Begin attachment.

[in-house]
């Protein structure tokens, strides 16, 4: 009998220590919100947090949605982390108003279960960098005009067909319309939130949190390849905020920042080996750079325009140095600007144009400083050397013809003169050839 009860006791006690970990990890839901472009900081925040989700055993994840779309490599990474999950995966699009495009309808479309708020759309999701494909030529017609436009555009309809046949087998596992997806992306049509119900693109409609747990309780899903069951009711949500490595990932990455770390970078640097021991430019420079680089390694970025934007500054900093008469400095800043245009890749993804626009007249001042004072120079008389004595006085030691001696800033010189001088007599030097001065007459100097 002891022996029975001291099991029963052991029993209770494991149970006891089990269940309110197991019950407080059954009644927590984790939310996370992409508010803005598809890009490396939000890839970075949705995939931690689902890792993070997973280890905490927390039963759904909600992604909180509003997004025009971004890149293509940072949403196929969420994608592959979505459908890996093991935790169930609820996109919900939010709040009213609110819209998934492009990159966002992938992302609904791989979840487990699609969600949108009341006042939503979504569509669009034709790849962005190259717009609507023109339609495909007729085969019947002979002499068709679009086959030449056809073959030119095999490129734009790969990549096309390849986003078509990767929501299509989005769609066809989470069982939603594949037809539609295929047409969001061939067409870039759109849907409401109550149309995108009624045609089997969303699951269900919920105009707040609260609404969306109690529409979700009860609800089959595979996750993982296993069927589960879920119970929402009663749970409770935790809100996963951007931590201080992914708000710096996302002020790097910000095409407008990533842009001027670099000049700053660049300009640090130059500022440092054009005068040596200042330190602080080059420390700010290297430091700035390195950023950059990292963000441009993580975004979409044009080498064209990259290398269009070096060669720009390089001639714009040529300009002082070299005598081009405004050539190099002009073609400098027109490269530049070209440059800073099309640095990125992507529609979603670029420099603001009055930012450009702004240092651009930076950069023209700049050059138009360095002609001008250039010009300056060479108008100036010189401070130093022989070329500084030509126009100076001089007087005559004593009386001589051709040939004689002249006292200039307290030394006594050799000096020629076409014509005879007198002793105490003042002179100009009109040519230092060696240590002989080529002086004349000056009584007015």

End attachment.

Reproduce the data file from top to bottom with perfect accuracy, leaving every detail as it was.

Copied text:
[in-house]
């Protein structure tokens, strides 16, 4: 009998220590919100947090949605982390108003279960960098005009067909319309939130949190390849905020920042080996750079325009140095600007144009400083050397013809003169050839 009860006791006690970990990890839901472009900081925040989700055993994840779309490599990474999950995966699009495009309808479309708020759309999701494909030529017609436009555009309809046949087998596992997806992306049509119900693109409609747990309780899903069951009711949500490595990932990455770390970078640097021991430019420079680089390694970025934007500054900093008469400095800043245009890749993804626009007249001042004072120079008389004595006085030691001696800033010189001088007599030097001065007459100097 002891022996029975001291099991029963052991029993209770494991149970006891089990269940309110197991019950407080059954009644927590984790939310996370992409508010803005598809890009490396939000890839970075949705995939931690689902890792993070997973280890905490927390039963759904909600992604909180509003997004025009971004890149293509940072949403196929969420994608592959979505459908890996093991935790169930609820996109919900939010709040009213609110819209998934492009990159966002992938992302609904791989979840487990699609969600949108009341006042939503979504569509669009034709790849962005190259717009609507023109339609495909007729085969019947002979002499068709679009086959030449056809073959030119095999490129734009790969990549096309390849986003078509990767929501299509989005769609066809989470069982939603594949037809539609295929047409969001061939067409870039759109849907409401109550149309995108009624045609089997969303699951269900919920105009707040609260609404969306109690529409979700009860609800089959595979996750993982296993069927589960879920119970929402009663749970409770935790809100996963951007931590201080992914708000710096996302002020790097910000095409407008990533842009001027670099000049700053660049300009640090130059500022440092054009005068040596200042330190602080080059420390700010290297430091700035390195950023950059990292963000441009993580975004979409044009080498064209990259290398269009070096060669720009390089001639714009040529300009002082070299005598081009405004050539190099002009073609400098027109490269530049070209440059800073099309640095990125992507529609979603670029420099603001009055930012450009702004240092651009930076950069023209700049050059138009360095002609001008250039010009300056060479108008100036010189401070130093022989070329500084030509126009100076001089007087005559004593009386001589051709040939004689002249006292200039307290030394006594050799000096020629076409014509005879007198002793105490003042002179100009009109040519230092060696240590002989080529002086004349000056009584007015």